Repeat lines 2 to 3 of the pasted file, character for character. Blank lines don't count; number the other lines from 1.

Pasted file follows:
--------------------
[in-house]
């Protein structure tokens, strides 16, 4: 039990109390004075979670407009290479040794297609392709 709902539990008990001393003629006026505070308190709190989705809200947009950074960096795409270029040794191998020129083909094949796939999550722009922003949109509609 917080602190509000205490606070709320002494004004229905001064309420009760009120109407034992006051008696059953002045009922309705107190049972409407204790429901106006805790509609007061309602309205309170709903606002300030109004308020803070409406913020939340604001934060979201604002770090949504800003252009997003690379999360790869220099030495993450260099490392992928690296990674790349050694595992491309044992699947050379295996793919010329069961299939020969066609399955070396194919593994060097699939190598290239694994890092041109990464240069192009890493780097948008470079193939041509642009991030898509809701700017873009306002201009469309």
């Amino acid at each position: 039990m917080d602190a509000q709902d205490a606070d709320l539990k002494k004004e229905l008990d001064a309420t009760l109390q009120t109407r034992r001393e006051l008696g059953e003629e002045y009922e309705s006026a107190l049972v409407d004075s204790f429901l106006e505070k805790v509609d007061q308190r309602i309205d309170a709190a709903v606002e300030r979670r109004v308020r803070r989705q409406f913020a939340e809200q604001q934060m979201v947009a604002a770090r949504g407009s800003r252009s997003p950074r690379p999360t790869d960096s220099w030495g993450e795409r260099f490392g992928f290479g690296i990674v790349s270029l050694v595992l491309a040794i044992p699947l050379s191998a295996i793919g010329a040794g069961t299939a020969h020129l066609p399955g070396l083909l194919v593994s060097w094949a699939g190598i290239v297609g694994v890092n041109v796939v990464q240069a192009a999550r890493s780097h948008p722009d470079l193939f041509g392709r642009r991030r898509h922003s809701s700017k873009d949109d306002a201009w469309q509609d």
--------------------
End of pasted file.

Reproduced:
């Protein structure tokens, strides 16, 4: 039990109390004075979670407009290479040794297609392709 709902539990008990001393003629006026505070308190709190989705809200947009950074960096795409270029040794191998020129083909094949796939999550722009922003949109509609 917080602190509000205490606070709320002494004004229905001064309420009760009120109407034992006051008696059953002045009922309705107190049972409407204790429901106006805790509609007061309602309205309170709903606002300030109004308020803070409406913020939340604001934060979201604002770090949504800003252009997003690379999360790869220099030495993450260099490392992928690296990674790349050694595992491309044992699947050379295996793919010329069961299939020969066609399955070396194919593994060097699939190598290239694994890092041109990464240069192009890493780097948008470079193939041509642009991030898509809701700017873009306002201009469309």
């Amino acid at each position: 039990m917080d602190a509000q709902d205490a606070d709320l539990k002494k004004e229905l008990d001064a309420t009760l109390q009120t109407r034992r001393e006051l008696g059953e003629e002045y009922e309705s006026a107190l049972v409407d004075s204790f429901l106006e505070k805790v509609d007061q308190r309602i309205d309170a709190a709903v606002e300030r979670r109004v308020r803070r989705q409406f913020a939340e809200q604001q934060m979201v947009a604002a770090r949504g407009s800003r252009s997003p950074r690379p999360t790869d960096s220099w030495g993450e795409r260099f490392g992928f290479g690296i990674v790349s270029l050694v595992l491309a040794i044992p699947l050379s191998a295996i793919g010329a040794g069961t299939a020969h020129l066609p399955g070396l083909l194919v593994s060097w094949a699939g190598i290239v297609g694994v890092n041109v796939v990464q240069a192009a999550r890493s780097h948008p722009d470079l193939f041509g392709r642009r991030r898509h922003s809701s700017k873009d949109d306002a201009w469309q509609d």